Sunday, October 16, 2016

GOP headquarters in North Carolina firebombed and vandalized.

Photo showing some of the damage to the North Carolina arson attack. GOP Handout/Charlotte Observer.

A GOP headquarters in Orange County, North Carolina, has been attacked by a firebombing and other vandalism. Charlotte Observer. Someone threw a bottle filled with flammable liquid into the headquarters and also sprayed "Nazi Republicans get out of town or else". State and national GOP officials condemned the attack. The governor of North Carolina, Pat McCrory (R) called it an attack on democracy. For the Democrats part, Hillary Clinton also condemned the attack on Twitter. The office was considered a total loss. 

My Comment:
This is the textbook definition for terrorism. The use of violence and intimidation for a political cause. The arson attack was an attempt to disrupt GOP operations in North Carolina, a critical swing state. Arson is always a violent act and it is very lucky that there wasn't anyone there when this attack happened. And it's clear that the message painted on the wall is a direct threat at GOP people in the state.

A quick note. There is always a possibility this is a false flag. I would say in this case it is an extremely small chance. Though Orange County seems to be fairly safely in the Democrats hands, no one would be so stupid to destroy their own headquarters in a critical swing state. I only bring it up just in case...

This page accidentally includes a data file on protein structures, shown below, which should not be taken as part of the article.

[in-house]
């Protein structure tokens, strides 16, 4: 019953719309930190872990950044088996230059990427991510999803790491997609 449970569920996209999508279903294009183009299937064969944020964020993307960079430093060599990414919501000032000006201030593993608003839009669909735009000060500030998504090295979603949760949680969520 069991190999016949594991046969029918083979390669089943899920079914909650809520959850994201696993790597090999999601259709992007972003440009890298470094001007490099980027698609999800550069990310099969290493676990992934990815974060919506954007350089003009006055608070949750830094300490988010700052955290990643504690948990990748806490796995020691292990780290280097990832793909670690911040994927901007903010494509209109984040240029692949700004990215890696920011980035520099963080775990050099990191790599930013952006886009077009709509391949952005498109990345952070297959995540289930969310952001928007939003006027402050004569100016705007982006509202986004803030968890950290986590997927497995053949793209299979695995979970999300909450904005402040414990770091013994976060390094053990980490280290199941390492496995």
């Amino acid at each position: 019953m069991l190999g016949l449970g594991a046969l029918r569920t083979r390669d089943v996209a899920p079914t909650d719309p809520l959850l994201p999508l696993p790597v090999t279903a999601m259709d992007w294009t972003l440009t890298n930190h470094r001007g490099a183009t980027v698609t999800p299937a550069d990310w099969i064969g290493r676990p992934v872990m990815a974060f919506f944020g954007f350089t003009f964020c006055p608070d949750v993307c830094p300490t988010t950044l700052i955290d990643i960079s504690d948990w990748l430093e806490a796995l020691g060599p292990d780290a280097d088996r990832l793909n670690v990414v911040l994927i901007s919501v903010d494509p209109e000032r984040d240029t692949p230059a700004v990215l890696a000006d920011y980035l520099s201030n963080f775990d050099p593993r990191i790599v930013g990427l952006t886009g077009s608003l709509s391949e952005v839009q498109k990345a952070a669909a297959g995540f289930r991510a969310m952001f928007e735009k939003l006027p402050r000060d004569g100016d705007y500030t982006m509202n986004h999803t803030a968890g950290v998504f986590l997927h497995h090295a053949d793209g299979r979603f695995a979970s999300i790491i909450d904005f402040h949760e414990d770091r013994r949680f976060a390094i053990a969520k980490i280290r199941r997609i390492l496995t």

But I am guessing this attack is legit. And it might have an impact on North Carolina. Current polling, which I don't trust at all, has a slight lead for Clinton in the state, which could erode by election day. It's close enough that the small number of votes that the Orange County GOP headquarters could have peeled off from the Democrats might have decided the election.

That won't happen now. Indeed, this looks like a textbook case of voter suppression. This act of violence could influence who decides to vote for Donald Trump and down ballot candidates. The implicate threat of violence might cause people to worry "what happens if people find out I voted for Donald Trump and the GOP?" And prominent public figures in North Carolina, who may have endorsed Trump over Clinton, now have to worry about their homes and businesses getting firebombed. This attack may have the desired effect.

I will give some credit for Hillary Clinton, which is not something I do often. She did come out right away and condemned the attack (see tweet above). That was, of course, the correct thing to do and she deserves some credit for that.

Still, I think that she and the Democratic Party deserve some of the blame for this attack. From the start of this election and beyond they have been saying that Donald Trump and the GOP is the party of hate. They say the GOP hates minorities, women, gays and Muslims. Calling people on the right Nazi's is a common and almost normal occurrence from people on the left. I got called one once simply for saying political violence is never ok, even when it is directed at right wing extremists. Is it any wonder when you spend the entire election cycle calling people Nazi's, that someone would go out and attack someone?